26. Error Model Assumptions • Each choice pattern in an experiment has a true probability, p, and each choice has an error rate, e. • The error rate is estimated from inconsistency of response to the same choice by same person over repetitions.

  27. Violations of Stochastic Dominance 122 Undergrads: 59% TWO violations (BB) 28% Pref Reversals (AB or BA) Estimates: e = 0.19; p = 0.85 170 Experts: 35% repeated violations 31% Reversals Estimates: e = 0.20; p = 0.50

  28. 42 Studies of Stochastic Dominance, n = 12,152 • Large effects of splitting vs. coalescing of branches • Small effects of education, gender, study of decision science • Very small effects of 15 probability formats and request to justify choices. • Miniscule effects of event framing (framed vs unframed)

  29. Summary: Prospect Theories not Descriptive • Violations of Coalescing, Stochastic Dominance, Gain-Loss Separability, and 9 other critical tests. • Summary in my 2008 Psychological Review paper. • JavaScript Web pages contain calculators--predictions • Archives show Exp materials and data

  30. Lexicographic Semiorders • Intransitive Preference. • Priority heuristic of Brandstaetter, Gigerenzer & Hertwig is a variant of LS, plus some additional features. • In this class of models, people do not integrate information or have interactions such as the probability X prize interaction in family of integrative models (CPT, TAX, GDU, EU and others)

  31. LPH LS: G = (x, p; y) F = (x’, q; y’) • If (y –y’ > D) choose G • Else if (y ’- y > D) choose F • Else if (p – q > d) choose G • Else if (q – p > d) choose F • Else if (x – x’ > 0) choose G • Else if (x’ – x > 0) choose F • Else choose randomly

  32. Family of LS • In two-branch gambles, G = (x, p; y), there are three attributes: L = lowest outcome (y), P = probability (p), and H = highest outcome (x). • There are 6 orders in which one might consider the attributes: LPH, LHP, PLH, PHL, HPL, HLP. • In addition, there are two threshold parameters (for the first two attributes).

  33. Testing Lexicographic Semiorder Models Violations of Transitivity Violations of Priority Dominance Integrative Independence Interactive Independence LS Allais Paradoxes CPT TAX EU

  34. New Tests of Independence • Dimension Interaction: Decision should be independent of any dimension that has the same value in both alternatives. • Dimension Integration: indecisive differences cannot add up to be decisive. • Priority Dominance: if a difference is decisive, no effect of other dimensions.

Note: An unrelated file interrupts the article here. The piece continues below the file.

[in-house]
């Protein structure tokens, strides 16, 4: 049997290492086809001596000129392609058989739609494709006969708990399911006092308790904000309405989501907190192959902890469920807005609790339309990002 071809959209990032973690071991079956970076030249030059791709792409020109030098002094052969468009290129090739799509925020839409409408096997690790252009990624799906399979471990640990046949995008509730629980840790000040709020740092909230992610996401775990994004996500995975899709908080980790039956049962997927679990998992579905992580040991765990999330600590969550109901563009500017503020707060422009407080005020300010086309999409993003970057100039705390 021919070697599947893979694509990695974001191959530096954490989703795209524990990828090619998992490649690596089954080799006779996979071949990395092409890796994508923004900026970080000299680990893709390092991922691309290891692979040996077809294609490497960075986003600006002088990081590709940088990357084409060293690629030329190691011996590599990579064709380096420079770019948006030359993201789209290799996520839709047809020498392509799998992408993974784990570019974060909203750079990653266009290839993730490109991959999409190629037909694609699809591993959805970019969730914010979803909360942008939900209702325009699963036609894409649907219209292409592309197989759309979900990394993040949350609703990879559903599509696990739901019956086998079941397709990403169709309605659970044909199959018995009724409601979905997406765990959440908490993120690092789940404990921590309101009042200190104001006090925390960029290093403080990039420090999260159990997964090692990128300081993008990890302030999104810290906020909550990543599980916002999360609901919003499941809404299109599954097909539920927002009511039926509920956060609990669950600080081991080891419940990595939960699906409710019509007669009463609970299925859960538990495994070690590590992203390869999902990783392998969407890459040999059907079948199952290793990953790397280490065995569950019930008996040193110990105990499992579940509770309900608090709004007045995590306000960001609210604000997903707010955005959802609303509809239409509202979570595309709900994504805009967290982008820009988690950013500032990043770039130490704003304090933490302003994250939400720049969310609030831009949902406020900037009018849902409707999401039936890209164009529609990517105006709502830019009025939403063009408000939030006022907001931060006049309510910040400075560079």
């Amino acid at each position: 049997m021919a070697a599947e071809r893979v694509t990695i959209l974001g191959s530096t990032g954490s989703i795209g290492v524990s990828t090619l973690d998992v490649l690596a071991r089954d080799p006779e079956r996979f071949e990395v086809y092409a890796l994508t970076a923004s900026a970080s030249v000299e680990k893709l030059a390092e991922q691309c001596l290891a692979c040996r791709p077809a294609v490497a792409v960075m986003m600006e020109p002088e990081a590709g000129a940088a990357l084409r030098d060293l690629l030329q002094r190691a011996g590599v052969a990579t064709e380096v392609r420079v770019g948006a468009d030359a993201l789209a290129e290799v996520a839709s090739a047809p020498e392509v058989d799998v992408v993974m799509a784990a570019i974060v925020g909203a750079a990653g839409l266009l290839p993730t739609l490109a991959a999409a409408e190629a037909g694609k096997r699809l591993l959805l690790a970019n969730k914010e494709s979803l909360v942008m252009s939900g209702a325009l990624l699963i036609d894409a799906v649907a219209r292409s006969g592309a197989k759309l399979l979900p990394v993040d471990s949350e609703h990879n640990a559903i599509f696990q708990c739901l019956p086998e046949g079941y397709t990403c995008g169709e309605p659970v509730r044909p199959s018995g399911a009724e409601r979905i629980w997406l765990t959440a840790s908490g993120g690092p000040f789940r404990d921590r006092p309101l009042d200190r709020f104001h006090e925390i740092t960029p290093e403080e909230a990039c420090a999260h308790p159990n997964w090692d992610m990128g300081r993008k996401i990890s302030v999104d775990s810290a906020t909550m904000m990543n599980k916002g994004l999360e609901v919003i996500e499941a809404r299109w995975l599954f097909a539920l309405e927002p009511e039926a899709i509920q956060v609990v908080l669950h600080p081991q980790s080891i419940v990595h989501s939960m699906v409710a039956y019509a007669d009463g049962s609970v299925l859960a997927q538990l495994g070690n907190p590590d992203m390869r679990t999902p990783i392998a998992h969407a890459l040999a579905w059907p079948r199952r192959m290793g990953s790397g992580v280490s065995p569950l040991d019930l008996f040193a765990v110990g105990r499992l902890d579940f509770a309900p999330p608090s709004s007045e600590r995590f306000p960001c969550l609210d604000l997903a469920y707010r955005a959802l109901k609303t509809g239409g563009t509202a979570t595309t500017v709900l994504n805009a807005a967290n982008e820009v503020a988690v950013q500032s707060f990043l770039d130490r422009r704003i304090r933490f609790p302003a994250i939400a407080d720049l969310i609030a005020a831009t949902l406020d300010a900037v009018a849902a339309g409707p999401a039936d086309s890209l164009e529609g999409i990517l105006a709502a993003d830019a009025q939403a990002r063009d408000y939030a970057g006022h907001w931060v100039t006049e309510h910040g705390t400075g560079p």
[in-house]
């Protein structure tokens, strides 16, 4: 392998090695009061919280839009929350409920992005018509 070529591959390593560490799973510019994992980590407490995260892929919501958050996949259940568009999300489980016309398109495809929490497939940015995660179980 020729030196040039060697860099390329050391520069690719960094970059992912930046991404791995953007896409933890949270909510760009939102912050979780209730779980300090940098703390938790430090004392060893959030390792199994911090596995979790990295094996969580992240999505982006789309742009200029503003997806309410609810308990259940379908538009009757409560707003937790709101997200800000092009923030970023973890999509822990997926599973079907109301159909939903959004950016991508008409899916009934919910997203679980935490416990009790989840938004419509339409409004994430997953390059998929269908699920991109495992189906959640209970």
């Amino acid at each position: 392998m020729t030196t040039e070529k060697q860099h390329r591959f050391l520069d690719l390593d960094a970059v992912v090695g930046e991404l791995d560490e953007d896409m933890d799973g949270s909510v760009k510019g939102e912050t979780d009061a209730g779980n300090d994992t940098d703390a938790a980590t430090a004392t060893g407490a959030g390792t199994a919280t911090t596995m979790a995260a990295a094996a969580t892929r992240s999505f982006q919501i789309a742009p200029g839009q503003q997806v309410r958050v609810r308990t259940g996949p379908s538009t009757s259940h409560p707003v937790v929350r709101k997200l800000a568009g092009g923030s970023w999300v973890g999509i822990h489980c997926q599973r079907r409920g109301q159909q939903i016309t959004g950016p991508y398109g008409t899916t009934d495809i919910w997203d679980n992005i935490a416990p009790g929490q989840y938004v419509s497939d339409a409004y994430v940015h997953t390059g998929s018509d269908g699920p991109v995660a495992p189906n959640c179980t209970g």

35. Taxonomy of choice models

  36. Dimension Interaction

  37. Family of LS • 6 Orders: LPH, LHP, PLH, PHL, HPL, HLP. • There are 3 ranges for each of two parameters, making 9 combinations of parameter ranges. • There are 6 X 9 = 54 LS models. • But all models predict SS, RR, or ??.

  38. Results: Interaction n = 153

  39. Analysis of Interaction • Estimated probabilities: • P(SS) = 0 (prior PH) • P(SR) = 0.75 (prior TAX) • P(RS) = 0 • P(RR) = 0.25 • Priority Heuristic: Predicts SS

  40. Results: Dimension Integration • Data strongly violate independence property of LS family • Data are consistent instead with dimension integration. Two small, indecisive effects can combine to reverse preferences. • Observed with all pairs of 2 dims.

  41. New Studies of Transitivity • LS models violate transitivity: A > B and B > C implies A > C. • Birnbaum & Gutierrez (2007) tested transitivity using Tversky’s gambles, using typical methods for display of choices. • Text displays and pie charts with and without numerical probabilities. Similar results with all 3 procedures.

  42. Replication of Tversky (‘69) with Roman Gutierrez • 3 Studies used Tversky’s 5 gambles, formatted with tickets and pie charts. • Exp 1, n = 251, tested via computers.

  43. Three of Tversky’s (1969) Gambles • A = ($5.00, 0.29; $0) • C = ($4.50, 0.38; $0) • E = ($4.00, 0.46; $0) Priority Heurisitc Predicts: A preferred to C; C preferred to E, But E preferred to A. Intransitive. TAX (prior): E > C > A

  44. Response Combinations

  45. Results-ACE

  46. Summary • Priority Heuristic model’s predicted violations of transitivity are rare. • Dimension Interaction violates any member of LS models including PH. • Dimension Integration violates any LS model including PH. • Evidence of Interaction and Integration compatible with models like EU, CPT, TAX. • Birnbaum, J. Mathematical Psych. 2010.

  47. Integrative Contrast Models • Family of Integrative Contrast Models • Special Cases: Regret Theory, Majority Rule (aka Most Probable Winner) • Predicted Intransitivity: Forward and Reverse Cycles • Research with Enrico Diecidue

  48. Integrative, Interactive Contrast Models

  49. Assumptions

  50. Special Cases • Majority Rule (aka Most Probable Winner) • Regret Theory • Other models arise with different functions, f.